This goes double for the Mayor of London, Boris Johnson, who came back from a continental holiday three days late to his burning city and then whizzed clumsily about to various locations like some puppet getting tangled up in its own strings.

There is no one in England fit to lace Churchill's boots. But even to bring up that hallowed name is far too much. His name summons to mind another order of being, alien to the England of our time.




Rex Murphy, "Farewell to 'this other Eden'." National Post (August 13, 2011).

Reprinted with permission of the National Post.


Rex Murphy is host of CBC Radio One's Cross-Country Checkup and contributes weekly TV essays on diverse topics to CBC TV's The National. (See Rex's TV commentaries). In addition, he writes book reviews, commentaries, and a weekly column for the National Post.

Rex Murphy was born near St. John's, Newfoundland, where he graduated from Memorial University. In l968, he went to Oxford University as a Rhodes Scholar. His primary interest is in language and English literature, but he also has a strong link with politics. His first book, Points of View, is described on Amazon: "With TV commentator and journalist Rex Murphy, it's easy to put a twist on the old parable: when he is good he is very very good, and when he's angry, he's awesome. Uncommonly dignified, relentlessly honest, unencumbered by de rigueur political correctness, and solidly grounded by his Newfoundland roots, Murphy is that rarest of TV types. He's an everyman who happens to be a Rhodes Scholar, and a personality treasured for his brain, not his looks...A cranky intellect, maybe, but an intellect just the same. It's Murphy's almost reluctant cynicism – delivered in language as sharp as shattered glass and aimed squarely at those in ivory towers – that makes Points of View a must-read."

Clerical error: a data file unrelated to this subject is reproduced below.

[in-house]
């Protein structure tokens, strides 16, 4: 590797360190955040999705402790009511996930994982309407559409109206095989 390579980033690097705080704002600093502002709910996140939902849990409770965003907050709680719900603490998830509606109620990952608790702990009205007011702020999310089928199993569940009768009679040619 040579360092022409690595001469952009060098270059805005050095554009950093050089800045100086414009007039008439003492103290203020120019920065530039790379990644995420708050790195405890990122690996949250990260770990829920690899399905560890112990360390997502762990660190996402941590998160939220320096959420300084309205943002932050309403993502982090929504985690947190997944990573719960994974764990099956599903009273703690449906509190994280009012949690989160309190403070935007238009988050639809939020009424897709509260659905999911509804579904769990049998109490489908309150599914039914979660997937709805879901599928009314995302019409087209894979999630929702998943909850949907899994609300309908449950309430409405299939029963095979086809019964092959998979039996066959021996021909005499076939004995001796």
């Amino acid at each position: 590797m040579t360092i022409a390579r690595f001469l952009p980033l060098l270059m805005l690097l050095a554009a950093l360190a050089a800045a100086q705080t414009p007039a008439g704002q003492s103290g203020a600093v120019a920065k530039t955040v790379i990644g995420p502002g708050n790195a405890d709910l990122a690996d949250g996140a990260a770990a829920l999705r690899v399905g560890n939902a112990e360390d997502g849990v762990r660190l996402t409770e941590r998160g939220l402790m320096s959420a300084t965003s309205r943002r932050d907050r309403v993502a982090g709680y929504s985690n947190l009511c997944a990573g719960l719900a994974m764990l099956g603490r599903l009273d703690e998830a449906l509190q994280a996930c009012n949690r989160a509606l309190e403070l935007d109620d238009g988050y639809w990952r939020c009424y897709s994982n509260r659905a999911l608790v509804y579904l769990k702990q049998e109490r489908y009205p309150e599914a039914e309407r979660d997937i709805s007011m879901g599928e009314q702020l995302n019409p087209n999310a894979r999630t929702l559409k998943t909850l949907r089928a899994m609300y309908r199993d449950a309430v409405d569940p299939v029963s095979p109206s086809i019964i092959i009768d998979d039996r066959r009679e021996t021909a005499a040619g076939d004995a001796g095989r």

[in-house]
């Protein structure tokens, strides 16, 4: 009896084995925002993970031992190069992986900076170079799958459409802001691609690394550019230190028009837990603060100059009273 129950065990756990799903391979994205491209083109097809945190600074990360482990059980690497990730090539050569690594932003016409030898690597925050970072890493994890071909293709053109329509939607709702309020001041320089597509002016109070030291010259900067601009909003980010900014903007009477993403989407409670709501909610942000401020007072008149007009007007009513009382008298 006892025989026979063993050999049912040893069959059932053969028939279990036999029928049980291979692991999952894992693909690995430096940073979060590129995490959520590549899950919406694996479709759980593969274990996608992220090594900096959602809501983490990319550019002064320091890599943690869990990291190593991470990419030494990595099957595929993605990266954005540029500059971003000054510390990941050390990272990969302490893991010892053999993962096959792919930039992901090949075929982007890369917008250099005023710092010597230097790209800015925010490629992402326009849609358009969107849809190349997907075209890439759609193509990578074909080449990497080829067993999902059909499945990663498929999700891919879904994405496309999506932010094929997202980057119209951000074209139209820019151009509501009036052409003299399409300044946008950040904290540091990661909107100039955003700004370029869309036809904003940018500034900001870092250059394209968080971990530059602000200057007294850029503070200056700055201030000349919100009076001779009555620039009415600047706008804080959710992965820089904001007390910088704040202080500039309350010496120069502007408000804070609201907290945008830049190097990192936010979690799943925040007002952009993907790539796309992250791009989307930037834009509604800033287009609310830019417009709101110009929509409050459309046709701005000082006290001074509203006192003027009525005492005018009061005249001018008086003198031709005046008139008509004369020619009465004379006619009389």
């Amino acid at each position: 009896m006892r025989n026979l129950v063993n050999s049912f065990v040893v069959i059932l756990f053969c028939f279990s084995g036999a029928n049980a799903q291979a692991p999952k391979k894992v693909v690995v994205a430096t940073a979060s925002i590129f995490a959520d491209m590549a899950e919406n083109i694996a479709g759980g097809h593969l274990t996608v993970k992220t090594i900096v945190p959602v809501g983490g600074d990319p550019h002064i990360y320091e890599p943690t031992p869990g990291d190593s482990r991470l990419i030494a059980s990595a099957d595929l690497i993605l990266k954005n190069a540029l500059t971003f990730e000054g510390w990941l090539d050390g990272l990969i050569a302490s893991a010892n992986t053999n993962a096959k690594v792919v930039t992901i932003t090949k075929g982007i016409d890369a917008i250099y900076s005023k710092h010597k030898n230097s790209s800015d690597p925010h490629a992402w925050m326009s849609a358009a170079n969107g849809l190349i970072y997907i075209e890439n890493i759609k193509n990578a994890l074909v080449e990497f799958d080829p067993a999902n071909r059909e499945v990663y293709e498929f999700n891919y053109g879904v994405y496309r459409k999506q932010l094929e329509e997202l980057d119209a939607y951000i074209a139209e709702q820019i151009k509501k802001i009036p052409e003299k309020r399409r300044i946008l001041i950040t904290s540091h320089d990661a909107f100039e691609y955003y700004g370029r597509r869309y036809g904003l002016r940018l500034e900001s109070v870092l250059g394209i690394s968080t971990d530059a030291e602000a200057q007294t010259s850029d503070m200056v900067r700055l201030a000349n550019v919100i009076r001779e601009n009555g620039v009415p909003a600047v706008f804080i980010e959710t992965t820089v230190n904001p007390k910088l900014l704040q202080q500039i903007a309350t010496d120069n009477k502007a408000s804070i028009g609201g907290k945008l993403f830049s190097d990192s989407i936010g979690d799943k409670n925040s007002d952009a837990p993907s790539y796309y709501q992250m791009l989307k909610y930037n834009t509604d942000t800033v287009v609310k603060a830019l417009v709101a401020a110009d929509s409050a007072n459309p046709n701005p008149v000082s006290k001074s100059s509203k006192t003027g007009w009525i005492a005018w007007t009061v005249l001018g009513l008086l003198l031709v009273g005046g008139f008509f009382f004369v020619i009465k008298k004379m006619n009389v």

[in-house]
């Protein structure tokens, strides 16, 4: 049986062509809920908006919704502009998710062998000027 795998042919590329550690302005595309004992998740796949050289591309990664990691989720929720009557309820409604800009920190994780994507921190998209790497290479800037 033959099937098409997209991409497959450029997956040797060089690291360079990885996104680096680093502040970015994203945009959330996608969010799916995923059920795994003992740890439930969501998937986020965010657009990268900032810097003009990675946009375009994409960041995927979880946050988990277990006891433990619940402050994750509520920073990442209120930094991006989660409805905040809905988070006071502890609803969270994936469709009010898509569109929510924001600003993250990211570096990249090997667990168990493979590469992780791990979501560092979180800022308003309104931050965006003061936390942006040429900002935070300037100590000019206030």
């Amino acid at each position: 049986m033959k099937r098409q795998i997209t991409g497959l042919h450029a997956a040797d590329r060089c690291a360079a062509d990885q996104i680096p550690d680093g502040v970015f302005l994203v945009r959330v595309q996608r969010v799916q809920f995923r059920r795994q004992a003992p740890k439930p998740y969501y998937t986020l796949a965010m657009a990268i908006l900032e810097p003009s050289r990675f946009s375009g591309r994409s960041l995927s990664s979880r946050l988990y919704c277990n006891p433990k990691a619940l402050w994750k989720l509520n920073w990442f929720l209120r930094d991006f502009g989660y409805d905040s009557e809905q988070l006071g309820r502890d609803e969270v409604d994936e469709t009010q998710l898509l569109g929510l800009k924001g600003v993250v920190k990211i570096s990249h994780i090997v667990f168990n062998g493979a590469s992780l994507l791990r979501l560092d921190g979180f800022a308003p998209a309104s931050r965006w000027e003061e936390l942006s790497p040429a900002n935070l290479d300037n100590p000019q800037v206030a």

Copyright © 2011 Rex Murphy

Subscribe to CERC's Weekly E-Letter



Not all articles published on CERC are the objects of official Church teaching, but these are supplied to provide supplementary information.